Results: We found that worse sleep quality, sleeping more or less, watching more television, and walking less, were associated with more feelings of depression and anxiety about COVID-19.

Discussion: Previous research has shown a connection between the significant and often unavoidable disruptions to daily life due to the COVID-19 pandemic (e.g., sheltering-in-place) and adverse mental health symptoms. Less attention has been paid to potentially modifiable behaviors, such as sleep and exercise. Our findings highlight the behavioral changes associated with adverse emotional impacts among older adults during the COVID-19 pandemic. Future research may evaluate whether behavioral interventions may aim to attenuate the impact of pandemics on daily, modifiable behaviors to buffer against adverse emotional impacts.
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http://dx.doi.org/10.1093/geronb/gbab110DOI Listing
June 2021

Mental Health Among Parents of Children Aged <18 Years and Unpaid Caregivers of Adults During the COVID-19 Pandemic - United States, December 2020 and February-⁠March 2021.

MMWR Morb Mortal Wkly Rep 2021 Jun 18;70(24):879-887. Epub 2021 Jun 18.

Early during the COVID-19 pandemic, nearly two thirds of unpaid caregivers of adults reported adverse mental or behavioral health symptoms, compared with approximately one third of noncaregivers (1). In addition, 27% of parents of children aged <18 years reported that their mental health had worsened during the pandemic (2). To examine mental health during the COVID-19 pandemic among U.S. adults on the basis of their classification as having a parenting role (i.e., unpaid persons caring for children and adolescents aged <18 years, referred to as children in this report) or being an unpaid caregiver of adults (i.e., persons caring for adults aged ≥18 years), CDC analyzed data from cross-sectional surveys that were administered during December 2020 and February-March 2021 for The COVID-19 Outbreak Public Evaluation (COPE) Initiative. Respondents were categorized as parents only, caregivers of adults only, parents-caregivers (persons in both roles), or nonparents/noncaregivers (persons in neither role). Adjusted odds ratios (aORs) for any adverse mental health symptoms, particularly suicidal ideation, were higher among all respondents who were parents, caregivers of adults, or both compared with respondents who were nonparents/noncaregivers and were highest among persons in both roles (parents-caregivers) (any adverse mental health symptoms: aOR = 5.1, 95% confidence interval [CI] = 4.1-6.2; serious suicidal ideation: aOR = 8.2, 95% CI = 6.5-10.4). These findings highlight that parents and caregivers, especially those balancing roles both as parents and caregivers, experienced higher levels of adverse mental health symptoms during the COVID-19 pandemic than adults without these responsibilities. Caregivers who had someone to rely on for support had lower odds of experiencing any adverse mental health symptoms. Additional measures are needed to improve mental health among parents, caregivers, and parents-caregivers.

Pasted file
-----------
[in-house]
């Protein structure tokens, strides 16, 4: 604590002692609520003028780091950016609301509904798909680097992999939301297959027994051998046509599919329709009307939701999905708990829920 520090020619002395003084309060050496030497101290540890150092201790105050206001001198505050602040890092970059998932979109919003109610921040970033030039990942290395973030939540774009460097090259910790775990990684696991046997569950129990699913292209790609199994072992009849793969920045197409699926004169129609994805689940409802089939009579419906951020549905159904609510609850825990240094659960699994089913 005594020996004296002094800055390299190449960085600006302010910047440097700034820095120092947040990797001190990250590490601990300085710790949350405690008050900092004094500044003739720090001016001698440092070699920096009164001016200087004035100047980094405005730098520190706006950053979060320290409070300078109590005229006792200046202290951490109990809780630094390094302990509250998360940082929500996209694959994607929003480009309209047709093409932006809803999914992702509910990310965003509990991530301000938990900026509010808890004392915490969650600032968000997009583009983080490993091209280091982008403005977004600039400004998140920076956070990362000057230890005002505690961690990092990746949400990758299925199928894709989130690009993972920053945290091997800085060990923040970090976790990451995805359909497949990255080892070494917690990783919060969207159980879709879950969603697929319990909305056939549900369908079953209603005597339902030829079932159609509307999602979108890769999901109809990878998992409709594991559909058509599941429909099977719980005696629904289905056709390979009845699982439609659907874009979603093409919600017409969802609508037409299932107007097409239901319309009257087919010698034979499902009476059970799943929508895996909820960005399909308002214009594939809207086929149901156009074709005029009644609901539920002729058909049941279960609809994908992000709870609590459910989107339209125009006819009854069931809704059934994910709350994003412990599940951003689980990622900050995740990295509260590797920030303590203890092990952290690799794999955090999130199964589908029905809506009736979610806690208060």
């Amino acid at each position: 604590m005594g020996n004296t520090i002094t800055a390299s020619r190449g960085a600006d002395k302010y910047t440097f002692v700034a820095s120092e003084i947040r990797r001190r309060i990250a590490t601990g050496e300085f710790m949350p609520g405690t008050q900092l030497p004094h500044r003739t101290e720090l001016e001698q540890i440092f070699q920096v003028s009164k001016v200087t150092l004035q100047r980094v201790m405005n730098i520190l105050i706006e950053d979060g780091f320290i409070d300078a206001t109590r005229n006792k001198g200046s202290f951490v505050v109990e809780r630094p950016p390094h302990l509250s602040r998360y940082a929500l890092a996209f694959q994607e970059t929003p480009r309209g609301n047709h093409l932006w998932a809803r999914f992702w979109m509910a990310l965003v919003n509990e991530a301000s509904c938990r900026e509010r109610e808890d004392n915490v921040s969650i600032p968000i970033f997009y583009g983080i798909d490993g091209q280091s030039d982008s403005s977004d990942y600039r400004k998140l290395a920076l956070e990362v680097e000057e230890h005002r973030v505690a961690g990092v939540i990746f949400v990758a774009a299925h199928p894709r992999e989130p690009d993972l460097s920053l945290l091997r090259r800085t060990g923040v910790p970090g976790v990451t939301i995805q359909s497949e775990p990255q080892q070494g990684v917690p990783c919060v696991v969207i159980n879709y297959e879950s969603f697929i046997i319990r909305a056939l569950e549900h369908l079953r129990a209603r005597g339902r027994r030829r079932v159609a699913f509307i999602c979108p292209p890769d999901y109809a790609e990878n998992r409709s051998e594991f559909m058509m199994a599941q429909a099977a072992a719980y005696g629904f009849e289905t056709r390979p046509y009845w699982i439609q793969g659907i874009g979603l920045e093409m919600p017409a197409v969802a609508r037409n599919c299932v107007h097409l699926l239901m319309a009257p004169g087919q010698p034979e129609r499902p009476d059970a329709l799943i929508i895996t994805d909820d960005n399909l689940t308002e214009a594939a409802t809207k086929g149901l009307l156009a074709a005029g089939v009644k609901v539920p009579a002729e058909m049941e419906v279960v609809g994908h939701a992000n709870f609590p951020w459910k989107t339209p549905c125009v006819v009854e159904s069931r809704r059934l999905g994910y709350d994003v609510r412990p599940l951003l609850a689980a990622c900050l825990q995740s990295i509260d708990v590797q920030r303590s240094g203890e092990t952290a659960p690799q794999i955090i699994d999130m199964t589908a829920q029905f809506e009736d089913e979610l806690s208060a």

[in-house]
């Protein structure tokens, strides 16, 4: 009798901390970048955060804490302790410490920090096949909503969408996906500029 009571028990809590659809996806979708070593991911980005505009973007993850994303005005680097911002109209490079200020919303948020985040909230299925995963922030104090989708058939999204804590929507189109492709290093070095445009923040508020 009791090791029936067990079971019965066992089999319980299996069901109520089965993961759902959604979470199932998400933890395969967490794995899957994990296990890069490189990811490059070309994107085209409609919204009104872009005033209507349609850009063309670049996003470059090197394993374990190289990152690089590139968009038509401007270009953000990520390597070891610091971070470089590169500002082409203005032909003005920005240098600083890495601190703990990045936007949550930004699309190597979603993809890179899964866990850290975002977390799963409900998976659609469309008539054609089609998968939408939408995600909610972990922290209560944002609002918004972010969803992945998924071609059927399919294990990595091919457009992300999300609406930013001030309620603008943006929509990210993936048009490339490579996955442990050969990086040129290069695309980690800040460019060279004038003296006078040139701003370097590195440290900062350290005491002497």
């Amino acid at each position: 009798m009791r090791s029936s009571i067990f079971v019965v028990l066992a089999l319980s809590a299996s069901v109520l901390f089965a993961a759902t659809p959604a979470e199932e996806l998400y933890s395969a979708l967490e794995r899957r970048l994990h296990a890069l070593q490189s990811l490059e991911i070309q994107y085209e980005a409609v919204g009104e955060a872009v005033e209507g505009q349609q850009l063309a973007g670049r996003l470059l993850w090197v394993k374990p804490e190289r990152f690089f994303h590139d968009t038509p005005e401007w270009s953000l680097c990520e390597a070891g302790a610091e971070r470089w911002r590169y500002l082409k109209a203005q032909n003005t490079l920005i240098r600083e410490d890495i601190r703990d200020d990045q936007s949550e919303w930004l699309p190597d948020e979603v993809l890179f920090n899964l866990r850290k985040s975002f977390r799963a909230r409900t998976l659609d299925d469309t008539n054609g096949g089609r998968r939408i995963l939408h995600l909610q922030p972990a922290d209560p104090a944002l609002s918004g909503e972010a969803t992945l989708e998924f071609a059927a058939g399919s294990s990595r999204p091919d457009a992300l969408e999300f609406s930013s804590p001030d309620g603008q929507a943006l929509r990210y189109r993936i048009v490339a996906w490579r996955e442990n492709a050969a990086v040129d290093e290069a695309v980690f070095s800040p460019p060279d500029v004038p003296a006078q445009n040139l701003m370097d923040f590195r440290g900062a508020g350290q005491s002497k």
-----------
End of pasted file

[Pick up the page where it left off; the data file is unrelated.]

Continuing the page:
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http://dx.doi.org/10.15585/mmwr.mm7024a3DOI Listing